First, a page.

After training in the United Kingdom from 17 April 1944, the 79th Infantry Division landed on Utah Beach, Normandy, 12-14 June and entered combat 19 June 1944, with an attack on the high ground west and northwest of Valognes and high ground south of Cherbourg. The Division took Fort du Roule after a heavy engagement and entered Cherbourg, 25 June. It held a defensive line at the Ollonde River until 2 July 1944 and then returned to the offensive, taking La Haye du Puits in house-to-house fighting, 8 July.
On 26 July, the 79th attacked across the Ay River, took Lessay, crossed the Sarthe River and entered Le Mans, 8 August, meeting only light resistance. The advance continued across the Seine, 19 August. Heavy German counterattacks were repulsed, 22-27 August, and the Division reached the Therain River, 31 August. Moving swiftly to the Franco-Belgian frontier near St. Amand, the Division encountered heavy resistance in taking Charmes in street fighting, 12 September. The 79th cut across the Moselle and Meurthe Rivers, 13-23 September, cleared the Foret de Parroy in a severe engagement, 28 September-9 October, and attacked to gain high ground east of Embermenil, 14-23 October, when it was relieved, 24 October.
After rest and training at Luneville, the Division returned to combat with an attack from the Mignevine-Montiguy area, 13 November 1944, which carried it across the Vezouse and Moder Rivers, 18 November-10 December, through Haguenau in spite of determined enemy resistance, and into the Siegfried Line, 17-20 December. The Division held a defensive line along the Lauter River, at Wissembourg from 20 December 1944 until 2 January 1945, when it withdrew to Maginot Line defenses. The German attempt to establish a bridgehead west of the Rhine at Gambsheim resulted in furious fighting. The 79th beat off German attacks at Hatten and Rittershoffen in an 11-day battle before withdrawing to new defensive positions south of Haguenau on the Moder River, 19 January 1945. The Division remained on the defensive along the Moder until 6 February 1945.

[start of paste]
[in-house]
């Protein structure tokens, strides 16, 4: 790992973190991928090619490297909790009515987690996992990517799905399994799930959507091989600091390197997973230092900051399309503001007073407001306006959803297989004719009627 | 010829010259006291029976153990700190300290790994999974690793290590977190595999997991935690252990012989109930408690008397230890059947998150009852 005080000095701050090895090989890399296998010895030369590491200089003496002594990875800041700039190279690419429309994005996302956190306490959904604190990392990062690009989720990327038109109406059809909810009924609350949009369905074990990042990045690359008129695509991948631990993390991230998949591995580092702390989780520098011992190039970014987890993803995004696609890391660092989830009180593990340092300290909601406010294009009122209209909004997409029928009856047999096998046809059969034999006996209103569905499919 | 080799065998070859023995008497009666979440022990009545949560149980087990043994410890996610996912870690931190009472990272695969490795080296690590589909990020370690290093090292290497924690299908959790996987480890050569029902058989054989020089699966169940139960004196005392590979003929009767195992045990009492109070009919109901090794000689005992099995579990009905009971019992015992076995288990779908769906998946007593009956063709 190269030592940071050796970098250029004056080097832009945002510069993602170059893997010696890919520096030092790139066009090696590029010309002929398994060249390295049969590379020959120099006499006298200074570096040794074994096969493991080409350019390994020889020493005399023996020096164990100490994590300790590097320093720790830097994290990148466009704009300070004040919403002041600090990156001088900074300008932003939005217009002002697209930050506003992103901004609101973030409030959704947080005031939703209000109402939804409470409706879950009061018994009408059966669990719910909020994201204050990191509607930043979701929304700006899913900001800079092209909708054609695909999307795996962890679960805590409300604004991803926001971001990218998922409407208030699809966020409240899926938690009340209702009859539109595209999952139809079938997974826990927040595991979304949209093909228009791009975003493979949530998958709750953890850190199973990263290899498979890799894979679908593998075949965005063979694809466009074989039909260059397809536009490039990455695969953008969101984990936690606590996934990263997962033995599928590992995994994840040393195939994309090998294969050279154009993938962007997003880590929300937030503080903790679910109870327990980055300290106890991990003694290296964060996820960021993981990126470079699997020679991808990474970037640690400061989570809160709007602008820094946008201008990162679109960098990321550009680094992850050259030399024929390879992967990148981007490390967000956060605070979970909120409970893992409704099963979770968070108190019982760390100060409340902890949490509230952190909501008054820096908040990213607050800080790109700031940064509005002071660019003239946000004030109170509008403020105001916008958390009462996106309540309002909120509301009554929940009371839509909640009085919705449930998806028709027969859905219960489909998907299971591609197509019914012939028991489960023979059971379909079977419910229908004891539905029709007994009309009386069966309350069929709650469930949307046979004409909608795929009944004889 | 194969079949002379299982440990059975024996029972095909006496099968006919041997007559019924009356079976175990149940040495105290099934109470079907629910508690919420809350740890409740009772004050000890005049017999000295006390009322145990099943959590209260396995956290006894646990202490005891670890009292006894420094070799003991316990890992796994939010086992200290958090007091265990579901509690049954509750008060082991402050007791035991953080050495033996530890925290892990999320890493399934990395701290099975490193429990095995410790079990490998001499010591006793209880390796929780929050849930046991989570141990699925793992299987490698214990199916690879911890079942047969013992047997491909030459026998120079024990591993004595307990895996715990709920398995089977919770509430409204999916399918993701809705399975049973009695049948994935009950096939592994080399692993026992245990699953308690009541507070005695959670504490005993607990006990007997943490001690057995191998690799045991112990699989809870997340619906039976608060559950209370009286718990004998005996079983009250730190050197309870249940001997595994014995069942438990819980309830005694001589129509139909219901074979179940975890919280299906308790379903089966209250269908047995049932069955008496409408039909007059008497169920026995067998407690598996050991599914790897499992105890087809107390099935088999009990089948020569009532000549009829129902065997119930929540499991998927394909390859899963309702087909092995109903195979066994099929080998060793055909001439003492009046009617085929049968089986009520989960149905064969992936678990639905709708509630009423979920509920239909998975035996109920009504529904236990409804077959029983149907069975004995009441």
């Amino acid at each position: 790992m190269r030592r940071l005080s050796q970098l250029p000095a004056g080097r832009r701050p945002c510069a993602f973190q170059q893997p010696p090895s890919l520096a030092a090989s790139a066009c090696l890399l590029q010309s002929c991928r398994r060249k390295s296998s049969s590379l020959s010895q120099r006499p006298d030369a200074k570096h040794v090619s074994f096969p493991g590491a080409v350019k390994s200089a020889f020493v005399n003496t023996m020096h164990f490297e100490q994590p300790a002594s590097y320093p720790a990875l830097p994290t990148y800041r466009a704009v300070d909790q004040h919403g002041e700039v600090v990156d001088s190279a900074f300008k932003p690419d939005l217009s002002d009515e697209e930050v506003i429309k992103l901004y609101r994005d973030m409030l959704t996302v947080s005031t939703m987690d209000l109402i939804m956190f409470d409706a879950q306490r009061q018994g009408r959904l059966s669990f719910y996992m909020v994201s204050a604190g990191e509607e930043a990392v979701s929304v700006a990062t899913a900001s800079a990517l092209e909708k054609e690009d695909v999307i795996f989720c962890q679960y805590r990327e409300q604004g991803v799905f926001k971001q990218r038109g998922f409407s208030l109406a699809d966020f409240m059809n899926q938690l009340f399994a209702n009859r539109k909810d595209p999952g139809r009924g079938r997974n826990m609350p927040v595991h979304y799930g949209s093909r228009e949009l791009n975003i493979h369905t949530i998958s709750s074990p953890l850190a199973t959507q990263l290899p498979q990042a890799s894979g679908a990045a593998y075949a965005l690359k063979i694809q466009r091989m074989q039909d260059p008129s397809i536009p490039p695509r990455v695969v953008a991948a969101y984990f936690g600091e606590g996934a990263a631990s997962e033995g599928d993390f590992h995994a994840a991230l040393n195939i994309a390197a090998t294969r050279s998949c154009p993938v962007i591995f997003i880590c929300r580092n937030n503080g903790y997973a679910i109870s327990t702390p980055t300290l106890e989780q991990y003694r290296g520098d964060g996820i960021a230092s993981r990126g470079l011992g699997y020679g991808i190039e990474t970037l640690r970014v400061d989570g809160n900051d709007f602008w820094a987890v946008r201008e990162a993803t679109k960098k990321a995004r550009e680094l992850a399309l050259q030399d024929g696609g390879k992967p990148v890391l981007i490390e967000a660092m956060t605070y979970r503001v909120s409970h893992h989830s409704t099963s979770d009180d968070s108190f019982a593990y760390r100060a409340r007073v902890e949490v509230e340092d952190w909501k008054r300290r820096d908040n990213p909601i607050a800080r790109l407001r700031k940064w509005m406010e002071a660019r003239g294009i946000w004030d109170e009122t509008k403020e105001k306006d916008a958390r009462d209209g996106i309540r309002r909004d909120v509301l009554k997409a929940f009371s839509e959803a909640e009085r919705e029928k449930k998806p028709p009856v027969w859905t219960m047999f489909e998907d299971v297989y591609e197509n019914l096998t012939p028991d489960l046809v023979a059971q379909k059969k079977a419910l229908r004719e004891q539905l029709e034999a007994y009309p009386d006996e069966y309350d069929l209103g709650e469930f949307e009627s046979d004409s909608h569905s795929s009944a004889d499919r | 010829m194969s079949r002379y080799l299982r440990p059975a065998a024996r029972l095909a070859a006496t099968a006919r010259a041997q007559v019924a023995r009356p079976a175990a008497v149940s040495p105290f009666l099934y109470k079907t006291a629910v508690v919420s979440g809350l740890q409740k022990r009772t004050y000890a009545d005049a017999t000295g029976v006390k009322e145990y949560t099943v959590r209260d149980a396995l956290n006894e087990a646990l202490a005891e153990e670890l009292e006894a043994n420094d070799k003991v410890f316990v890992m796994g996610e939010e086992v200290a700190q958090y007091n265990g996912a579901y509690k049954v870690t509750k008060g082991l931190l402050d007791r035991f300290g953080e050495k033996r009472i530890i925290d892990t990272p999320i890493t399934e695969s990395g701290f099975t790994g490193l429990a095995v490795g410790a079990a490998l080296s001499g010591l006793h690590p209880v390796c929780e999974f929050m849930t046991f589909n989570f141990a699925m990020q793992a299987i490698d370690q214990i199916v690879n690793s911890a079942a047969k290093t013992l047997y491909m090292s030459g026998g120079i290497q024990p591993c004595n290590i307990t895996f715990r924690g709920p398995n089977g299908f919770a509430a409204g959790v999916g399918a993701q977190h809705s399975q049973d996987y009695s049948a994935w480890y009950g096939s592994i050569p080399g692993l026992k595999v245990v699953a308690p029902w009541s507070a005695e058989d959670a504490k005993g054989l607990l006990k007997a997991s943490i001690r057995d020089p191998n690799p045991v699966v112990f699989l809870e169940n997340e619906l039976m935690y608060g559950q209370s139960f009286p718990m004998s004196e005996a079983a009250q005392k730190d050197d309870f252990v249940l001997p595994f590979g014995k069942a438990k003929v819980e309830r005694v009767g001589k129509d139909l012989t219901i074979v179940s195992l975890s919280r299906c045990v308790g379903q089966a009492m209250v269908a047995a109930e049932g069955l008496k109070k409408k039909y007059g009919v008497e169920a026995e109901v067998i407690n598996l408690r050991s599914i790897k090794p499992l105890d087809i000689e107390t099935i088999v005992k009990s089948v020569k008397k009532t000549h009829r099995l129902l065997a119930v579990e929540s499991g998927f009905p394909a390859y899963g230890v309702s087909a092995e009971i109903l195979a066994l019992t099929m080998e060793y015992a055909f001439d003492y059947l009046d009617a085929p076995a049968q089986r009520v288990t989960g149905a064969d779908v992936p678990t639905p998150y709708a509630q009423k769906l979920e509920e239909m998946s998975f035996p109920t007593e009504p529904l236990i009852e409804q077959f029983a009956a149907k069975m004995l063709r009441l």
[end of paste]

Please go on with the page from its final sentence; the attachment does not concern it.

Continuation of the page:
After resting in February and March 1945, the Division returned to combat, 24 March 1945, crossed the Rhine, drove across the Rhine-Herne Canal, 7 April, secured the north bank of the Ruhr and took part in clearing the Ruhr Pocket until 13 April. The Division then went on occupation duty, in the Dortmund, Sudetenland, and Bavarian areas successively, until its return to the United States and inactivation.
Assignments in the ETO
18 April 1944: VIII Corps, Third Army
29 May 1944: Third Army but attached to VII Corps, First Army
30 June 1944: Third Army, but attached to First Army
1 July 1944: VIII Corps
1 August 1944: VIII Corps, Third Army, 12th Army Group
8 August 1944: XV Corps
24 August 1944: XV Corps, Third Army, 12th Army Group, but attached to First Army
26 August 1944: XV Corps, First Army, 12th Army Group
29 August 1944: XII Corps
7 September 1944: XV Corps, Third Army, 12th Army Group
29 September 1944: Third Army, 12th Army Group, but attached to the XV Corps, Seventh Army, 6th Army Group
25 November 1944: XV Corps, Seventh Army, 6th Army Group
5 December 1945: VI Corps
6 February 1945: Seventh Army, 6th Army Group
17 February 1945: Seventh Army, 6th Army Group, but attached to the XVI Corps, Ninth Army, 12th Army Group
1 March 1945: XIII Corps
7 March 1945: XVI Corps
7 April 1945: XVI Corps, Ninth Army, 12th Army Group
313th Infantry Regiment
314th Infantry Regiment
315th Infantry Regiment
79th Reconnaissance Troop (Mechanized)
304th Engineer Combat Battalion
304th Medical Battalion
310th Field Artillery Battalion (105mm Howitzer)
311th Field Artillery Battalion (105mm Howitzer)
904th Field Artillery Battalion (105mm Howitzer)
312th Field Artillery Battalion (155mm Howitzer)
779th Ordnance Light Maintenance Company
79th Quartermaster Company
79th Signal Company
Military Police Platoon